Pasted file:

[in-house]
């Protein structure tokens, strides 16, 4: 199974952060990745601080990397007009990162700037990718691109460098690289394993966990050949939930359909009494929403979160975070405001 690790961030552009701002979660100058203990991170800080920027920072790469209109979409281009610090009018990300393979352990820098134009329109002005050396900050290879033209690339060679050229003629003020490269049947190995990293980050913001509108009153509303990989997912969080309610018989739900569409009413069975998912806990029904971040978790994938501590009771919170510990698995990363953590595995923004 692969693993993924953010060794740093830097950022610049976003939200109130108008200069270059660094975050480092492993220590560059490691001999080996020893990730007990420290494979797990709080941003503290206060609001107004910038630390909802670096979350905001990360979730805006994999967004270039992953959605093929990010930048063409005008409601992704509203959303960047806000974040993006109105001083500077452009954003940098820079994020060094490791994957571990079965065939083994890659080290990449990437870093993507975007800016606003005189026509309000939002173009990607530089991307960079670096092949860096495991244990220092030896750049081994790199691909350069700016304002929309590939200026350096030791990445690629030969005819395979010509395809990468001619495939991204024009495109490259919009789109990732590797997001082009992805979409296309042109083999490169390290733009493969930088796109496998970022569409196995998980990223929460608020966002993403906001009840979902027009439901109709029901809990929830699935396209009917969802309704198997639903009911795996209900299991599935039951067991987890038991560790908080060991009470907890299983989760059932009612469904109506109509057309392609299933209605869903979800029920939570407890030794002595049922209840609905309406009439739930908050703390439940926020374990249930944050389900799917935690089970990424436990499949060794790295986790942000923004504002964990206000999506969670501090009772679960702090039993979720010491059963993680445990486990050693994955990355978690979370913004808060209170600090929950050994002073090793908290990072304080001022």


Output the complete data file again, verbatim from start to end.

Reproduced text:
[in-house]
């Protein structure tokens, strides 16, 4: 199974952060990745601080990397007009990162700037990718691109460098690289394993966990050949939930359909009494929403979160975070405001 690790961030552009701002979660100058203990991170800080920027920072790469209109979409281009610090009018990300393979352990820098134009329109002005050396900050290879033209690339060679050229003629003020490269049947190995990293980050913001509108009153509303990989997912969080309610018989739900569409009413069975998912806990029904971040978790994938501590009771919170510990698995990363953590595995923004 692969693993993924953010060794740093830097950022610049976003939200109130108008200069270059660094975050480092492993220590560059490691001999080996020893990730007990420290494979797990709080941003503290206060609001107004910038630390909802670096979350905001990360979730805006994999967004270039992953959605093929990010930048063409005008409601992704509203959303960047806000974040993006109105001083500077452009954003940098820079994020060094490791994957571990079965065939083994890659080290990449990437870093993507975007800016606003005189026509309000939002173009990607530089991307960079670096092949860096495991244990220092030896750049081994790199691909350069700016304002929309590939200026350096030791990445690629030969005819395979010509395809990468001619495939991204024009495109490259919009789109990732590797997001082009992805979409296309042109083999490169390290733009493969930088796109496998970022569409196995998980990223929460608020966002993403906001009840979902027009439901109709029901809990929830699935396209009917969802309704198997639903009911795996209900299991599935039951067991987890038991560790908080060991009470907890299983989760059932009612469904109506109509057309392609299933209605869903979800029920939570407890030794002595049922209840609905309406009439739930908050703390439940926020374990249930944050389900799917935690089970990424436990499949060794790295986790942000923004504002964990206000999506969670501090009772679960702090039993979720010491059963993680445990486990050693994955990355978690979370913004808060209170600090929950050994002073090793908290990072304080001022």